Feeding quail or other kinds of wildlife is a really popular practice, and I always ask people, I say Do you think you’re feeding program is working and they’ll say well, it must be, and I’ll say well how do you know and they’ll say well they’re eating lots of feed, and I’ll say well, what’s eating lots of feed, and they’ll say well we really don’t know. The lamentation, the theme song for anybody that feeds any kind of wildlife is an old Ronnie Millsap tune, What goes on when the sun goes down.
We don’t really know who’s eating all of this, but as good managers, we’d like to have a better idea of just who is coming for dinner, there are ways to find out. Technology is on the shelf and it’s pretty inexpensive really, that allows you to monitor what’s going on at a feeder. These types of little game cameras, and boy have they become popular over the last ten years. I started dabbling with them 15 years ago when they weren’t quite as user friendly. Today you can buy different kinds that might start for less than $100. For $200.
You can get one that does everything in the world that you need. They’ll take not only still pictures, but they can take tutorial clips and so forth, and if you’ve got a 1 or 2 gig memory card, you can take 300 or 400 images. So you don’t have to come by and check these everyday like we used to with the old film cameras. Really useful technology, what we’ve seen in some of our studies here at the Research Ranch and other places where we’ve conducted feeder trials is that they are an all night buffet for various critters. Raccoon’s especially.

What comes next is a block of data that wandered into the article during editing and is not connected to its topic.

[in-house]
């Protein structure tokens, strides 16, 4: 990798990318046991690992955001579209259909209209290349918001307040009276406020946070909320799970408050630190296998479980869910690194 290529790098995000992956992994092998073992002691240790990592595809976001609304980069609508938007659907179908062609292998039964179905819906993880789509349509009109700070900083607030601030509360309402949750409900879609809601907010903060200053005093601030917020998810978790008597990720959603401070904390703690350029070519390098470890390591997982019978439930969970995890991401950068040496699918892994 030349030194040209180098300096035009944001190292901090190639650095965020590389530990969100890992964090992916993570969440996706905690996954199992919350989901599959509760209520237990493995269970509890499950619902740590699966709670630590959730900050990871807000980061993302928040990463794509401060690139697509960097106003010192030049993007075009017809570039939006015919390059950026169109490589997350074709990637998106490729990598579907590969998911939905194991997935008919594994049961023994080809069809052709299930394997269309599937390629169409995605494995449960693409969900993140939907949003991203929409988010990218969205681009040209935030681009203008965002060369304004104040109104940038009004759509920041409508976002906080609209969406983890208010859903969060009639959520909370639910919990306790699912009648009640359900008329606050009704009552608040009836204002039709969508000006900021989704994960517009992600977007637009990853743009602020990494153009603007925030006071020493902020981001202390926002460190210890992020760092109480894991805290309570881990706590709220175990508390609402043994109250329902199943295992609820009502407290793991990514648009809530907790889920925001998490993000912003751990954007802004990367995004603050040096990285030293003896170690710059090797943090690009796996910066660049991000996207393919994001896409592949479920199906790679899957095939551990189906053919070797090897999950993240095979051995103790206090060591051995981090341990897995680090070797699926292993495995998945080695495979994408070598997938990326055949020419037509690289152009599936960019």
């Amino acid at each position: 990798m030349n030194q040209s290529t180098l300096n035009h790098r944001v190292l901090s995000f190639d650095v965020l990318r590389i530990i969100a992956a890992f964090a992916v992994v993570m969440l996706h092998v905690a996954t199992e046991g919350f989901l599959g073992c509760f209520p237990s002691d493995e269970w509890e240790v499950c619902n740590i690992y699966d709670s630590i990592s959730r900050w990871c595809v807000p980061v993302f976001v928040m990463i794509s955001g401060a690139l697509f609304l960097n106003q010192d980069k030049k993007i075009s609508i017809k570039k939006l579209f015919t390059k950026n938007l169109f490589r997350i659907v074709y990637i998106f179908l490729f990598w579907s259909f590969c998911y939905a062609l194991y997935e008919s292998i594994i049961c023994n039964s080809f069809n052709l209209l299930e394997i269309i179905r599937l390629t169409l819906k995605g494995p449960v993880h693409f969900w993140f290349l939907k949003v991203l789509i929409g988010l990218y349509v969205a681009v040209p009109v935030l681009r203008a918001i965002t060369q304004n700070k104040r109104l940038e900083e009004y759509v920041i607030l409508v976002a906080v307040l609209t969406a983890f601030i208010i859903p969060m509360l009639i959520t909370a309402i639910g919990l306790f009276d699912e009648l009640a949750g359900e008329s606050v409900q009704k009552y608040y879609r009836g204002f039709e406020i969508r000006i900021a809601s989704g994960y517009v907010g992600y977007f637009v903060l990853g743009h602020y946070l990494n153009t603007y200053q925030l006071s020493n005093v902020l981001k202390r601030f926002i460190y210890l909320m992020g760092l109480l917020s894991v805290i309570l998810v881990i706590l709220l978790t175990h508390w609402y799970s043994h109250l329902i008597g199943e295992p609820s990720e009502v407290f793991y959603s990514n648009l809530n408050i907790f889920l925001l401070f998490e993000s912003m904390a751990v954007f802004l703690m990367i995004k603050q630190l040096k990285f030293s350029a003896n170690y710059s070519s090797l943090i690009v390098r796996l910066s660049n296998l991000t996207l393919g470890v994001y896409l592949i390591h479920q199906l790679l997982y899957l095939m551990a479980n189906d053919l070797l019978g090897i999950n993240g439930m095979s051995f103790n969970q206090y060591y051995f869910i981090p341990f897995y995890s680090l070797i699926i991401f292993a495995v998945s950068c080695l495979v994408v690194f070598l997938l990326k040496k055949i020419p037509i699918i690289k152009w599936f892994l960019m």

Species Visitation at Quail Feeders
Raccoon’s spend an average of 2 12 hours at night robbing you of feed out there. Feral hogs can be a real problem where they’re at. Such things as rodents, such things as nongame birds are a big consumer, so if you’re trying to feed quail, it’s a very inefficient process. It can still be effective, you’ve just got to realize that because of those inefficiencies, it’s going to be more expensive. We’ve seen that quail occur at a rate of about anywhere from five to fifteen percent of the visits at a quail feeder are by quail. So that again.